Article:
If the failed Amazon deal compels newspapers and politicians across the country to pay closer attention to what’s a good deal or not a good deal, then some good will come out of this debacle. Who knows, maybe voters will want to provide more funds to the government so that they can upgrade infrastructure on their own as a means of luring business. It’s just possible that good roads, high quality public services, beautiful parks, and good schools might entice businesses to locate in a city or region more so that cold cash.

A Predictable Meltdown Results When a Former Investor in For-Profit Schools Oversees the Dismantling of Regulations Governing Those Schools

March 8, 2019 Comments off

NYTimes reporters Stacy Cowley and Erica Green describe the rapid meltdown of a college chain that resulted when Betsy DeVos aggressively deregulated post secondary schools in the name of giving “new life” to an industry that was “on its heels” during the Obama administration. And why was it on its heels? Because, as the Obama administration’s Department of Education recognized, the profiteers who operated private (mostly proprietary) colleges misled students who went deeply in debt to get the education they understood they needed to be successful in the global economy. The students never got their degrees because the colleges did not have the wherewithal to provide the education they promised. When the Obama administration fined the colleges to help pay back either the students’ personal loans or the government who provided loans for the schools the profiteering colleges either went out of business or transferred their ownership to a different entity. The winners in all of this were the investors and the college administrators who received unseemly high salaries. The losers were the students who hoped to better themselves only to find themselves deep in debt. I am certain that the laissez faire capitalists will shrug their shoulders and say that’s the way the market works: caveat emptor! One can only hope that every disaffected student will at least learn that the policy of deregulation— UNDER-governing— is the problem and not the government itself. But that unit was probably not included in the introductory economics courses offered.

Goodwill MOOCs Surpass All Others for Enrollment. Why? They Provide What THEIR Customers Need: Job Training

March 2, 2019 Comments off

Many education writers and bloggers, including yours truly, have predicted that MOOCs (Massive Open Online Courses) would someday replace the traditional post-secondary offerings, But like many others, I was completely surprised to read that Goodwill— yes, THAT Goodwill that sells used clothing— has the second most robust MOOC program in the world! Why? Because while start-ups like Udacity, edX and Coursera all fought over the traditional post secondary market, Goodwill seized the larger and more urgent market: those seeking fundamental job skills. As Brandon Busteed of Forbes writes:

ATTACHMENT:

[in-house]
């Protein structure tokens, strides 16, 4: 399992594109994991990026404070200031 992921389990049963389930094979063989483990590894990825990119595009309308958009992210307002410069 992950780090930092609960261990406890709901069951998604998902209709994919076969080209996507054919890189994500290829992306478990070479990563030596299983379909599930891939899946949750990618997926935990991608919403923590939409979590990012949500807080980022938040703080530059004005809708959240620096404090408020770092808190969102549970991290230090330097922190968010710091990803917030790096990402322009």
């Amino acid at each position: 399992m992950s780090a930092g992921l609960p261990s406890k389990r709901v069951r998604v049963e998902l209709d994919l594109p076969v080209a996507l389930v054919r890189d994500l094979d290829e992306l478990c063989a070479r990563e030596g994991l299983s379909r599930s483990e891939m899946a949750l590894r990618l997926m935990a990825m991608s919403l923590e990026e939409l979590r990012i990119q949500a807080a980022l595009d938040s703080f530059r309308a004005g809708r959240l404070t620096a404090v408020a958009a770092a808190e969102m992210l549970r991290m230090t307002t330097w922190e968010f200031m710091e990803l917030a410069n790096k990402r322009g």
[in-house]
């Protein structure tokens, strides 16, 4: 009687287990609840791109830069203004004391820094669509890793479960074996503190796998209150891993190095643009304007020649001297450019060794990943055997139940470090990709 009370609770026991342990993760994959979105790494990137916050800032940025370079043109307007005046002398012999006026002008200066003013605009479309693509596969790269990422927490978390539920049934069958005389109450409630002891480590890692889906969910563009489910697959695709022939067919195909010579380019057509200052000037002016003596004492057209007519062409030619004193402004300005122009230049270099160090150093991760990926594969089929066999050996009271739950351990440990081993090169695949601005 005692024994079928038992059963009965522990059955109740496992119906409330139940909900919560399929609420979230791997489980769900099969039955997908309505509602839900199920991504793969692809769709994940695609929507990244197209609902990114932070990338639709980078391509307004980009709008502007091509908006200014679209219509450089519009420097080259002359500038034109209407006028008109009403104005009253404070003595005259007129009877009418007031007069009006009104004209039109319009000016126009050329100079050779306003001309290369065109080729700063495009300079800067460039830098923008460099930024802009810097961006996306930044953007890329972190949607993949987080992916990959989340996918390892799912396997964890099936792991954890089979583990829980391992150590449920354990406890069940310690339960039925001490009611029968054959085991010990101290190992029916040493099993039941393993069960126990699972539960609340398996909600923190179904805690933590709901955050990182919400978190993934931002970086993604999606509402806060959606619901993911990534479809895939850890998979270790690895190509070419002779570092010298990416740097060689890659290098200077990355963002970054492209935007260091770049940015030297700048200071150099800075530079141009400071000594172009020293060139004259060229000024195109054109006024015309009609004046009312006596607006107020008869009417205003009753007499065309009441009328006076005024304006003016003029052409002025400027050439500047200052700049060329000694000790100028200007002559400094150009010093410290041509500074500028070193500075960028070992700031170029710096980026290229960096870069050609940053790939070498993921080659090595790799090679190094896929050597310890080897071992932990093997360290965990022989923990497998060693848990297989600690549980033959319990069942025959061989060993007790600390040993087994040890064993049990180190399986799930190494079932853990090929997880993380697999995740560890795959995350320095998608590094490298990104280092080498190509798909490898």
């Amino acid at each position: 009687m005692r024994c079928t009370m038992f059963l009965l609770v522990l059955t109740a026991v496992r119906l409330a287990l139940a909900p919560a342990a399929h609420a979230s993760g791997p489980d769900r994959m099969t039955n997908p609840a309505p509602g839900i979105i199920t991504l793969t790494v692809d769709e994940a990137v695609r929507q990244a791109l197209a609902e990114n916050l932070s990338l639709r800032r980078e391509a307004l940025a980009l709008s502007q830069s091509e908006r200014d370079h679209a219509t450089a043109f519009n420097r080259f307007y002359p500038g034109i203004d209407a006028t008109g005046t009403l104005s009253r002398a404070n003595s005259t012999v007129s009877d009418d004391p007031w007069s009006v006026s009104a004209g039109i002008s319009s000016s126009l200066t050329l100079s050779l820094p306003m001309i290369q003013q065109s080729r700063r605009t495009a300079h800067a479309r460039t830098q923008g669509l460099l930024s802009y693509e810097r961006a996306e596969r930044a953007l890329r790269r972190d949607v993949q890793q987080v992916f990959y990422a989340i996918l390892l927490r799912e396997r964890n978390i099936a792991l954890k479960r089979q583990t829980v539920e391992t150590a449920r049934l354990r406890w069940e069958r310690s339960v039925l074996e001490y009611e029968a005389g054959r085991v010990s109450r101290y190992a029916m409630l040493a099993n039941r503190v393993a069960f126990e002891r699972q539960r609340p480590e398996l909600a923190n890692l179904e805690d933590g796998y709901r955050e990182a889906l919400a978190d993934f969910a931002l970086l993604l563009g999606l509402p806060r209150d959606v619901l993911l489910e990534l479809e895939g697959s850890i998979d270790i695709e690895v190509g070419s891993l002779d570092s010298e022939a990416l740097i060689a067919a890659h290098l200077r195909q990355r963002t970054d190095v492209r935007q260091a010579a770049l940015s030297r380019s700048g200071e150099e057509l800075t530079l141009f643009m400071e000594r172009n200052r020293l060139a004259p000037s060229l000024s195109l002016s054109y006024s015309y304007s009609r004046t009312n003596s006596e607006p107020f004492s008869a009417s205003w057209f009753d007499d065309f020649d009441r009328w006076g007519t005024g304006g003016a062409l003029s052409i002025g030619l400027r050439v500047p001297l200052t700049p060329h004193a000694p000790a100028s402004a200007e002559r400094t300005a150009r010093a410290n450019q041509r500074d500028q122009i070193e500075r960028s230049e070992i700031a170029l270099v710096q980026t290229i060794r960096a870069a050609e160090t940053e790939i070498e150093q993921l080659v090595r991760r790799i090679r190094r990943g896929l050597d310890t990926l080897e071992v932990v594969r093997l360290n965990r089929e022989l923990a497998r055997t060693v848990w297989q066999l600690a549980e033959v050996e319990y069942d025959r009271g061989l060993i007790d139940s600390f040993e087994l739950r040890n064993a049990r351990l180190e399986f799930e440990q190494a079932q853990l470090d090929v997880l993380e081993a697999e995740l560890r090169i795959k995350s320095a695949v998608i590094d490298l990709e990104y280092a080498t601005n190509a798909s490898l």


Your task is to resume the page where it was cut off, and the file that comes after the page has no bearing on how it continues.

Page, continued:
…there’s good reason to believe it could quickly surpass all MOOCs in total users.  Why?  It’s simple.  Goodwill got the premise right.  And that premise is all about jobs.  It’s providing the education and skills that help move people from unemployed to employed, from a low-paying job to a higher-paying one, from a bad or average job to a good job.

And in our country, unemployed and under-employed workers all agree that getting a job that pays well and offers benefits is the way to get off the treadmill of pointless and low-paying work… and that getting job skills is essential to securing a better job! And the good news from my perspective as one who sees the world through the lens of social justice, Goodwill, unlike its competitors, is not interested in profit:

Goodwill’s entire focus, though, is a market of people who arguably have both the highest degree of motivation and the least means of accomplishing their goals.  Their model may be the ultimate application of the MOOC educational model – free courses for those who desperately want jobs and can’t afford to pay for education or training.  If Goodwill and its donors and partners can find ways to sustain offering their courses for free to those who need them most around the world, they will most certainly become the world’s biggest MOOC.

I wish them well, and hope that the Federal government, who seems to feel free to bail out and /or support profiteering private post-secondary schools, might find a way to support Goodwill’s MOOCs.

NPR’s “Dog Bites Man” Headline: “DeVos Announces Support for Proposed School Choice Tax Credit”

March 1, 2019 Comments off

An article in the NPR blog had this completely unsurprising headline:

“DeVos Announces Support for Proposed School Choice Tax Credit”

The article was equally unsurprising in terms of who supported it and who didn’t. As the article noted, the “school choice tax credit” idea is nothing new: several states have adopted the ALEC inspired legislation that enables wealthy donors to make contributions to a slush fund that can be accessed to pay for presumably indigent children to enroll in the “school of their choice”… that is unless the school is in a well-funded district or a school whose costs are prohibitive. What “choice” does that leave? A for-profit charter school or a religiously affiliated private school that underpays its staff and offers religious training as part of the curriculum.

Dog bites man is NOT news. Neither is the political reactions to a warmed over ALEC bill promoting “choice”.